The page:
There’s a critical distinction to be made between universal background checks, a robust policy that would require criminal checks for virtually all gun purchases — and a more milquetoast proposal to beef up mental health information in existing databases. The former is championed by gun control advocates and experts who say it would have a significant impact. The latter is supported by the NRA and does nothing to make it harder for criminals to buy firearms at private sales or gun shows, where background checks are not required by law.

It’s obviously an important clarification. The right is generally comfortable with improving the National Instant Criminal Background Check System, by integrating mental health records, for example. When Flake endorses stronger “background checks,” this is what he’s talking about, not closing the gun-show loophole.

Flake is counting on voters losing sight of the distinction.

Just as important, though, is the unstated concession: Flake is feeling defensive, which gives away much of the game. Under the NRA’s worldview, which Flake supports and defends, there’s nothing for conservative senators to be embarrassed about — by crushing expanded background checks, Republicans are taking a stand against tyranny. Voters love freedom and need not fear electoral consequences for voting the way the NRA demands.

Or so the argument goes.

But Flake’s cynical defense suggests that below the surface, he knows the NRA’s boasts about the political landscape aren’t true.


By: Steve Benen, The Maddow Blog, May 20, 2013

May 23, 2013 Posted by | Background Checks, Gun Control | , , , , , , , | Leave a comment

“To Know Him Is To Dislike Him”: Ted Cruz On How To Make Enemies And Alienate People

As we discussed a month ago, Sen. Ted Cruz’s (R-Texas) career on Capitol Hill is off to a difficult start. The Atlantic noted “a remarkable number of both Republicans and Democrats” have already come forward “to say that they think Cruz is kind of a jerk.” The New York Times added that “even some Republican colleagues are growing publicly frustrated” with the right-wing freshman.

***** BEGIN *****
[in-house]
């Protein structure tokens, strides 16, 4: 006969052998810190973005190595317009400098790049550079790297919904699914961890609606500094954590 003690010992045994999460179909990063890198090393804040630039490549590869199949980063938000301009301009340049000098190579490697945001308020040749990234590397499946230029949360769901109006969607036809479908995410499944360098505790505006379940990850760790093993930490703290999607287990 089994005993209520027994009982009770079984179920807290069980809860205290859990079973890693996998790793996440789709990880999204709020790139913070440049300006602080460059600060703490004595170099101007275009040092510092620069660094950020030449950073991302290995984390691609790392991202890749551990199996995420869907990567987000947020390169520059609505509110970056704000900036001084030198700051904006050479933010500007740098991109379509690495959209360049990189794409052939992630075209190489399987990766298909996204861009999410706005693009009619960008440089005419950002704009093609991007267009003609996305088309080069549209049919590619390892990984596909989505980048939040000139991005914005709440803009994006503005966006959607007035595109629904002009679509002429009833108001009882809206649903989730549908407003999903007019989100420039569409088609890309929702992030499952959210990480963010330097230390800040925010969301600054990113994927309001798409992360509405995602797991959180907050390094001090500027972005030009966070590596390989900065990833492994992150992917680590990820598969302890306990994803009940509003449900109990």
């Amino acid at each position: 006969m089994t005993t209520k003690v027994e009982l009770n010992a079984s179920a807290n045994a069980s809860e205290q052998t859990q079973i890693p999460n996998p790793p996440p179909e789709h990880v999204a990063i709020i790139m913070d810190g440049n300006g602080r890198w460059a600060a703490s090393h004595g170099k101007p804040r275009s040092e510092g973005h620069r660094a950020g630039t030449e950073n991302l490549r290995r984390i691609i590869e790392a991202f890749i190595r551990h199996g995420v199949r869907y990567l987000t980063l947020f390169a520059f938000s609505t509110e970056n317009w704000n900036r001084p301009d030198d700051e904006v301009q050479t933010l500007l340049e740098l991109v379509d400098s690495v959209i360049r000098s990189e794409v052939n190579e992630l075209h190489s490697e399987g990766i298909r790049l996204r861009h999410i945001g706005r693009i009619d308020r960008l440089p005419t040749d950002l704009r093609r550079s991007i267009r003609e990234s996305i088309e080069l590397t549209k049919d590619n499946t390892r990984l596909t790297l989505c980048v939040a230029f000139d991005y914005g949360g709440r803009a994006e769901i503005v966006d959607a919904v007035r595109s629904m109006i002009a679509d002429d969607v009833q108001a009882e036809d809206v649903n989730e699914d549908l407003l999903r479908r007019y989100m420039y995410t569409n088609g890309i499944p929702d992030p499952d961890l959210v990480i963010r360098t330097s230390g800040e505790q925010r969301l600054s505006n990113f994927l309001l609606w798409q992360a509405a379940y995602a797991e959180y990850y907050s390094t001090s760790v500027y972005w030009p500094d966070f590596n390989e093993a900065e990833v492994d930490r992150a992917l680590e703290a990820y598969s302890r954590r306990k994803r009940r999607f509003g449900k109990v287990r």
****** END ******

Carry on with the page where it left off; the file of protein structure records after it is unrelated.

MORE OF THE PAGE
It can, however, get worse. In fact, Cruz seems to be going out of his way to make enemies and alienate people.

Just a few days ago, Cruz made an unannounced appearance at the FreedomWorks Texas Summit, where he openly mocked his Senate Republican colleagues, calling them “squishes” who don’t like to be held accountable.

“Here was their argument,” Cruz said of Senate Republican. “They said: ‘Listen, before you did this, the politics of it were great. The Democrats were the bad guys. The Republicans were the good guys. Now we all look like a bunch of squishes.’ “Well, there is an alternative: you could just not be a bunch of squishes.”

It’s worth pausing to appreciate the irony: Cruz was the one afraid of a debate on reducing gun violence, and it was his GOP colleagues who were kowtowed into ignoring common sense and popular will.

But even putting that aside, it’s unclear who the senator thinks he’s impressing by taking cheap shots at his ostensible allies. It’s reached the point at which even Jennifer Rubin wants the Texas Republican to stop “being a jerk.”

Wait, it gets worse.

In Cruz’s version of events, he’s the hero of his own morality play, killing gun reforms singlehandedly, eking out a surprise victory at the last minute, thanks to his awesome awesomeness.

Dave Weigel rained on Cruz’s parade.

But Cruz blurs the timeline. In his version of events, Democrats were convinced up to the last minute that they could break 60 votes on Manchin-Toomey (“the look of shock from the senior Democrats!”) and Republicans shamed Cruz for his … well, for his ballsiness, in this telling. Fellow Republicans, says Cruz, were “yelling at us at the top of their lungs! Look, why did you do this! As a result of what you did, I gotta go home and my constituents are yelling at me that I’ve got to stand on principle!”

Back on Earth, Democrats basically knew that they wouldn’t break 60 on the night before the series of gun votes; Connecticut Sen. Chris Murphy tweeted his disappointment. Cruz was in those rooms with GOP senators, and I wasn’t, but if they were angry at him on the week of April 8, it wasn’t because they disagreed with his gun stance, or lacked principle. It was because they considered it astrategic.

Reporters who live in D.C. and spend too many daylight hours talking to politicians, we get that. This was a pretty simple story of ideological preferences and interest group pressure. But Cruz wants a voter back home, a Republican activist, to learn something else — a Jimmy Stewart tale, in which the rest of the GOP was ready to sell you out until one man stood up and thundered “nay.”

All of this dishonest grandstanding may make right-wing activists swoon, but it should also cause Cruz some trouble on Capitol Hill. Senators have traditionally forged relationships with their colleagues in order to build coalitions and be more effective in passing legislation. Cruz is going out of his way to do the opposite — scolding his veteran colleagues, lecturing them on his wisdom, and creating conditions in which just about everyone who knows him dislikes him.

This should make it all but impossible for Cruz to play a constructive role in the chamber, though that may not matter to him, since he doesn’t seem especially interested in governing anyway.